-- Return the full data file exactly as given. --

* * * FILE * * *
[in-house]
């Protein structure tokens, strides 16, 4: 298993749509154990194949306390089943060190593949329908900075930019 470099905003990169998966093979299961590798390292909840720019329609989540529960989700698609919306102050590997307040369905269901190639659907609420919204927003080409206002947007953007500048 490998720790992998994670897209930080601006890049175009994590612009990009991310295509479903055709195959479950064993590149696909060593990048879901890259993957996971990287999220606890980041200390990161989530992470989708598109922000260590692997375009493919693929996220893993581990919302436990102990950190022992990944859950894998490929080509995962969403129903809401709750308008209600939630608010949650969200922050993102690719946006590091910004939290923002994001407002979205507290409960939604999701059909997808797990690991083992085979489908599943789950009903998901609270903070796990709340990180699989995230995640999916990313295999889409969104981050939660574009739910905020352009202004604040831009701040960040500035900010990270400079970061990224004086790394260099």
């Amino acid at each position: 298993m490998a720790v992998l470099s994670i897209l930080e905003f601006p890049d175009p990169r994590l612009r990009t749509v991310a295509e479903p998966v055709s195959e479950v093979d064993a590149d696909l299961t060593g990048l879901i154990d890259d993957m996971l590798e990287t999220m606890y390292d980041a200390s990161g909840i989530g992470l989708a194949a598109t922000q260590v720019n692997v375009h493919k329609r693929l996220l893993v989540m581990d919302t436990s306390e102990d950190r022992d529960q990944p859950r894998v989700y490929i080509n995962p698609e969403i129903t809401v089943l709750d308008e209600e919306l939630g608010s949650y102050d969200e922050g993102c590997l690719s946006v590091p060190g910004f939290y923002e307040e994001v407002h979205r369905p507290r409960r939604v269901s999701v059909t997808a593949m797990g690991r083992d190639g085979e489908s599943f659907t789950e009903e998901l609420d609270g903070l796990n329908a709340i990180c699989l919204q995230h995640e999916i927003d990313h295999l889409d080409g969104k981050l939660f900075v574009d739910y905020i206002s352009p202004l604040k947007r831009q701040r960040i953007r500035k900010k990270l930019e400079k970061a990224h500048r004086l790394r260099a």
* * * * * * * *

[in-house]
């Protein structure tokens, strides 16, 4: 298993749509154990194949306390089943060190593949329908900075930019 470099905003990169998966093979299961590798390292909840720019329609989540529960989700698609919306102050590997307040369905269901190639659907609420919204927003080409206002947007953007500048 490998720790992998994670897209930080601006890049175009994590612009990009991310295509479903055709195959479950064993590149696909060593990048879901890259993957996971990287999220606890980041200390990161989530992470989708598109922000260590692997375009493919693929996220893993581990919302436990102990950190022992990944859950894998490929080509995962969403129903809401709750308008209600939630608010949650969200922050993102690719946006590091910004939290923002994001407002979205507290409960939604999701059909997808797990690991083992085979489908599943789950009903998901609270903070796990709340990180699989995230995640999916990313295999889409969104981050939660574009739910905020352009202004604040831009701040960040500035900010990270400079970061990224004086790394260099």
């Amino acid at each position: 298993m490998a720790v992998l470099s994670i897209l930080e905003f601006p890049d175009p990169r994590l612009r990009t749509v991310a295509e479903p998966v055709s195959e479950v093979d064993a590149d696909l299961t060593g990048l879901i154990d890259d993957m996971l590798e990287t999220m606890y390292d980041a200390s990161g909840i989530g992470l989708a194949a598109t922000q260590v720019n692997v375009h493919k329609r693929l996220l893993v989540m581990d919302t436990s306390e102990d950190r022992d529960q990944p859950r894998v989700y490929i080509n995962p698609e969403i129903t809401v089943l709750d308008e209600e919306l939630g608010s949650y102050d969200e922050g993102c590997l690719s946006v590091p060190g910004f939290y923002e307040e994001v407002h979205r369905p507290r409960r939604v269901s999701v059909t997808a593949m797990g690991r083992d190639g085979e489908s599943f659907t789950e009903e998901l609420d609270g903070l796990n329908a709340i990180c699989l919204q995230h995640e999916i927003d990313h295999l889409d080409g969104k981050l939660f900075v574009d739910y905020i206002s352009p202004l604040k947007r831009q701040r960040i953007r500035k900010k990270l930019e400079k970061a990224h500048r004086l790394r260099a």